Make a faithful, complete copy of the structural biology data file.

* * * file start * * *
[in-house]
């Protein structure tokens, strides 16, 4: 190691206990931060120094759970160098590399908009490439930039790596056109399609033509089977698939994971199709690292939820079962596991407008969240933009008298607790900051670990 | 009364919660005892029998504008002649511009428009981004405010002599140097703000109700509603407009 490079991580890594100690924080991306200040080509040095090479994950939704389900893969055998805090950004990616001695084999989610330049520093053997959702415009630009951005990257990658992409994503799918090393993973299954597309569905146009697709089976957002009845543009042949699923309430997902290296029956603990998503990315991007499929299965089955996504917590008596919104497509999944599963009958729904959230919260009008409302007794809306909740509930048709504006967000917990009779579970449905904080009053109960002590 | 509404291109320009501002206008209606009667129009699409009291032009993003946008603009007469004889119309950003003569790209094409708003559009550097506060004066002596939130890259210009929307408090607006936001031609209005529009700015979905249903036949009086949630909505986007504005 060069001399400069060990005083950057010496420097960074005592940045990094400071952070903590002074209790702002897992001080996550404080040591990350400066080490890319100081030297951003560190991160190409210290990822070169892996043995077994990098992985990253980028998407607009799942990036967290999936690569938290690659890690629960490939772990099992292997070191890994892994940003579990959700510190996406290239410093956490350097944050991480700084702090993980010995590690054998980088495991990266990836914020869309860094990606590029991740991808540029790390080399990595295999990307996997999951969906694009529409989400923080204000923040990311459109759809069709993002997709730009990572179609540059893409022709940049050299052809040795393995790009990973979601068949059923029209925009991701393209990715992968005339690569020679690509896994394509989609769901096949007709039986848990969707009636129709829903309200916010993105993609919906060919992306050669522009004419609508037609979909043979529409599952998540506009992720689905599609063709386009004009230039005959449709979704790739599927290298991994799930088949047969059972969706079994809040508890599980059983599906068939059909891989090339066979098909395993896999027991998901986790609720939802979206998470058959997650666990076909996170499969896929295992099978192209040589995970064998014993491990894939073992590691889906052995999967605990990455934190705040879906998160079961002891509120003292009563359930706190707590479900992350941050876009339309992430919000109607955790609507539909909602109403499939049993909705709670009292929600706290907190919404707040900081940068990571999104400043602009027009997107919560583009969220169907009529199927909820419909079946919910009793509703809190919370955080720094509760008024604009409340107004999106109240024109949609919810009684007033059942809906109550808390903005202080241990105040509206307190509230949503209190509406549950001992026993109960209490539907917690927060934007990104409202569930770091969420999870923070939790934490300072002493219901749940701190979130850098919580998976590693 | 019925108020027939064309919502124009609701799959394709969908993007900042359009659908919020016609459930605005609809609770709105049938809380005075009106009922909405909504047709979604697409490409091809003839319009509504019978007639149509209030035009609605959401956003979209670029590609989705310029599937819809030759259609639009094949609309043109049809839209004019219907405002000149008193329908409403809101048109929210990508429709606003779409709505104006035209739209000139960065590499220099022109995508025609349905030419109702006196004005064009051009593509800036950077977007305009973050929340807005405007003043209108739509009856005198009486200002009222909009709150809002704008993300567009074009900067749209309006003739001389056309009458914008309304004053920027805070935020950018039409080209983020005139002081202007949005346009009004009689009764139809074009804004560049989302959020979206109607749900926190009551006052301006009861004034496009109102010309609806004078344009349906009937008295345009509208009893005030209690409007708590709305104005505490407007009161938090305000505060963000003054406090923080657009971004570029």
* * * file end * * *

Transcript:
[in-house]
């Protein structure tokens, strides 16, 4: 190691206990931060120094759970160098590399908009490439930039790596056109399609033509089977698939994971199709690292939820079962596991407008969240933009008298607790900051670990 | 009364919660005892029998504008002649511009428009981004405010002599140097703000109700509603407009 490079991580890594100690924080991306200040080509040095090479994950939704389900893969055998805090950004990616001695084999989610330049520093053997959702415009630009951005990257990658992409994503799918090393993973299954597309569905146009697709089976957002009845543009042949699923309430997902290296029956603990998503990315991007499929299965089955996504917590008596919104497509999944599963009958729904959230919260009008409302007794809306909740509930048709504006967000917990009779579970449905904080009053109960002590 | 509404291109320009501002206008209606009667129009699409009291032009993003946008603009007469004889119309950003003569790209094409708003559009550097506060004066002596939130890259210009929307408090607006936001031609209005529009700015979905249903036949009086949630909505986007504005 060069001399400069060990005083950057010496420097960074005592940045990094400071952070903590002074209790702002897992001080996550404080040591990350400066080490890319100081030297951003560190991160190409210290990822070169892996043995077994990098992985990253980028998407607009799942990036967290999936690569938290690659890690629960490939772990099992292997070191890994892994940003579990959700510190996406290239410093956490350097944050991480700084702090993980010995590690054998980088495991990266990836914020869309860094990606590029991740991808540029790390080399990595295999990307996997999951969906694009529409989400923080204000923040990311459109759809069709993002997709730009990572179609540059893409022709940049050299052809040795393995790009990973979601068949059923029209925009991701393209990715992968005339690569020679690509896994394509989609769901096949007709039986848990969707009636129709829903309200916010993105993609919906060919992306050669522009004419609508037609979909043979529409599952998540506009992720689905599609063709386009004009230039005959449709979704790739599927290298991994799930088949047969059972969706079994809040508890599980059983599906068939059909891989090339066979098909395993896999027991998901986790609720939802979206998470058959997650666990076909996170499969896929295992099978192209040589995970064998014993491990894939073992590691889906052995999967605990990455934190705040879906998160079961002891509120003292009563359930706190707590479900992350941050876009339309992430919000109607955790609507539909909602109403499939049993909705709670009292929600706290907190919404707040900081940068990571999104400043602009027009997107919560583009969220169907009529199927909820419909079946919910009793509703809190919370955080720094509760008024604009409340107004999106109240024109949609919810009684007033059942809906109550808390903005202080241990105040509206307190509230949503209190509406549950001992026993109960209490539907917690927060934007990104409202569930770091969420999870923070939790934490300072002493219901749940701190979130850098919580998976590693 | 019925108020027939064309919502124009609701799959394709969908993007900042359009659908919020016609459930605005609809609770709105049938809380005075009106009922909405909504047709979604697409490409091809003839319009509504019978007639149509209030035009609605959401956003979209670029590609989705310029599937819809030759259609639009094949609309043109049809839209004019219907405002000149008193329908409403809101048109929210990508429709606003779409709505104006035209739209000139960065590499220099022109995508025609349905030419109702006196004005064009051009593509800036950077977007305009973050929340807005405007003043209108739509009856005198009486200002009222909009709150809002704008993300567009074009900067749209309006003739001389056309009458914008309304004053920027805070935020950018039409080209983020005139002081202007949005346009009004009689009764139809074009804004560049989302959020979206109607749900926190009551006052301006009861004034496009109102010309609806004078344009349906009937008295345009509208009893005030209690409007708590709305104005505490407007009161938090305000505060963000003054406090923080657009971004570029």